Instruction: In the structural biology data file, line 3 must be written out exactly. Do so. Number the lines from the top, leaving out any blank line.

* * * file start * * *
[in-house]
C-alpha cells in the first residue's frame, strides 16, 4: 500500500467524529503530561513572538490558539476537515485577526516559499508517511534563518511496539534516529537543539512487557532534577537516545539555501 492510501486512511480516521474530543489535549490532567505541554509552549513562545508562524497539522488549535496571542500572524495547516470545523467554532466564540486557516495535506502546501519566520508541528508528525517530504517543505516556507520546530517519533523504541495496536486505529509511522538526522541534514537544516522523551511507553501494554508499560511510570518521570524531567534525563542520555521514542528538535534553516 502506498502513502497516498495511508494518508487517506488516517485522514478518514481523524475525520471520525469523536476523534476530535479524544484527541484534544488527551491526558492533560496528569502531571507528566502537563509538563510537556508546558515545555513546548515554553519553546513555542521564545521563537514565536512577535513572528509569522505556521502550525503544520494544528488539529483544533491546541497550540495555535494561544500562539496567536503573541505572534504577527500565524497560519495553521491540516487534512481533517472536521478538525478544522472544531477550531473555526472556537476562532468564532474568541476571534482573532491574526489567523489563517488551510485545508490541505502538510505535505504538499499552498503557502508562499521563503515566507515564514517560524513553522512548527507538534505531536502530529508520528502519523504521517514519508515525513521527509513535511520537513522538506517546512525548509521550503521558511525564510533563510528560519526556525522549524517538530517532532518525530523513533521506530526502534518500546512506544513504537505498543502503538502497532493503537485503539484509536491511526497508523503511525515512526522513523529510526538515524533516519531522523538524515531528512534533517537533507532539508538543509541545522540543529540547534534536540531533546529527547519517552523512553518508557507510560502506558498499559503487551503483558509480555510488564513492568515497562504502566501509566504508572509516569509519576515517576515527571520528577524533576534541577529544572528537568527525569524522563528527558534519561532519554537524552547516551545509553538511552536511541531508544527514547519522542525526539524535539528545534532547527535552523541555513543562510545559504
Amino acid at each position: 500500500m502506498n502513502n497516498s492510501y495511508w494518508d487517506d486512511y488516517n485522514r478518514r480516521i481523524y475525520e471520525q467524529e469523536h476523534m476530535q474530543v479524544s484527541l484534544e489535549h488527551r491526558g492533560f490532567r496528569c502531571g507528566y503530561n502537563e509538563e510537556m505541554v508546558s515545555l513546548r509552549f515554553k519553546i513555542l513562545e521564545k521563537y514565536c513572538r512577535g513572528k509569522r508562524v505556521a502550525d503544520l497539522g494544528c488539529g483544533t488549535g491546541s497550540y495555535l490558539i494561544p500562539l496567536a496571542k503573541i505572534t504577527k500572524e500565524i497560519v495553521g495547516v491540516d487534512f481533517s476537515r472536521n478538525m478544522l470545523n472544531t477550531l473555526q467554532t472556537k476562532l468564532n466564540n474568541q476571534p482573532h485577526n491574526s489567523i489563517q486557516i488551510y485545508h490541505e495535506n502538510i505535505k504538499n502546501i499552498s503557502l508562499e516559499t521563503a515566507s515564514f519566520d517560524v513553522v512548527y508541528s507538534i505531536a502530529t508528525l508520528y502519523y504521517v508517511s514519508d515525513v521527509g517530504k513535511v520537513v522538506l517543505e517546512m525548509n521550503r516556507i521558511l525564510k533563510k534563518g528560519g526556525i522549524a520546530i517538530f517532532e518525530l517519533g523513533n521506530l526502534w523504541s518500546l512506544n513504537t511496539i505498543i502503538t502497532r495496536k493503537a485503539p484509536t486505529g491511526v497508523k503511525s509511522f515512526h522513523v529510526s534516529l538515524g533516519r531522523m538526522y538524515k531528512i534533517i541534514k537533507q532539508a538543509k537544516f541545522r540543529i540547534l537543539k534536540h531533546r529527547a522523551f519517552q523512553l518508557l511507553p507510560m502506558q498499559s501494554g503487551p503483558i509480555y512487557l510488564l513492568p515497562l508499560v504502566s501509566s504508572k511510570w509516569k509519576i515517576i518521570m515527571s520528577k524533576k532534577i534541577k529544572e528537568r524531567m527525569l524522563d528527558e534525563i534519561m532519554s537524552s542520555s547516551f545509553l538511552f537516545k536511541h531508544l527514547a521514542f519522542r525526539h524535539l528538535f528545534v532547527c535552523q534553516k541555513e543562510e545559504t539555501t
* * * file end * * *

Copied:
Amino acid at each position: 500500500m502506498n502513502n497516498s492510501y495511508w494518508d487517506d486512511y488516517n485522514r478518514r480516521i481523524y475525520e471520525q467524529e469523536h476523534m476530535q474530543v479524544s484527541l484534544e489535549h488527551r491526558g492533560f490532567r496528569c502531571g507528566y503530561n502537563e509538563e510537556m505541554v508546558s515545555l513546548r509552549f515554553k519553546i513555542l513562545e521564545k521563537y514565536c513572538r512577535g513572528k509569522r508562524v505556521a502550525d503544520l497539522g494544528c488539529g483544533t488549535g491546541s497550540y495555535l490558539i494561544p500562539l496567536a496571542k503573541i505572534t504577527k500572524e500565524i497560519v495553521g495547516v491540516d487534512f481533517s476537515r472536521n478538525m478544522l470545523n472544531t477550531l473555526q467554532t472556537k476562532l468564532n466564540n474568541q476571534p482573532h485577526n491574526s489567523i489563517q486557516i488551510y485545508h490541505e495535506n502538510i505535505k504538499n502546501i499552498s503557502l508562499e516559499t521563503a515566507s515564514f519566520d517560524v513553522v512548527y508541528s507538534i505531536a502530529t508528525l508520528y502519523y504521517v508517511s514519508d515525513v521527509g517530504k513535511v520537513v522538506l517543505e517546512m525548509n521550503r516556507i521558511l525564510k533563510k534563518g528560519g526556525i522549524a520546530i517538530f517532532e518525530l517519533g523513533n521506530l526502534w523504541s518500546l512506544n513504537t511496539i505498543i502503538t502497532r495496536k493503537a485503539p484509536t486505529g491511526v497508523k503511525s509511522f515512526h522513523v529510526s534516529l538515524g533516519r531522523m538526522y538524515k531528512i534533517i541534514k537533507q532539508a538543509k537544516f541545522r540543529i540547534l537543539k534536540h531533546r529527547a522523551f519517552q523512553l518508557l511507553p507510560m502506558q498499559s501494554g503487551p503483558i509480555y512487557l510488564l513492568p515497562l508499560v504502566s501509566s504508572k511510570w509516569k509519576i515517576i518521570m515527571s520528577k524533576k532534577i534541577k529544572e528537568r524531567m527525569l524522563d528527558e534525563i534519561m532519554s537524552s542520555s547516551f545509553l538511552f537516545k536511541h531508544l527514547a521514542f519522542r525526539h524535539l528538535f528545534v532547527c535552523q534553516k541555513e543562510e545559504t539555501t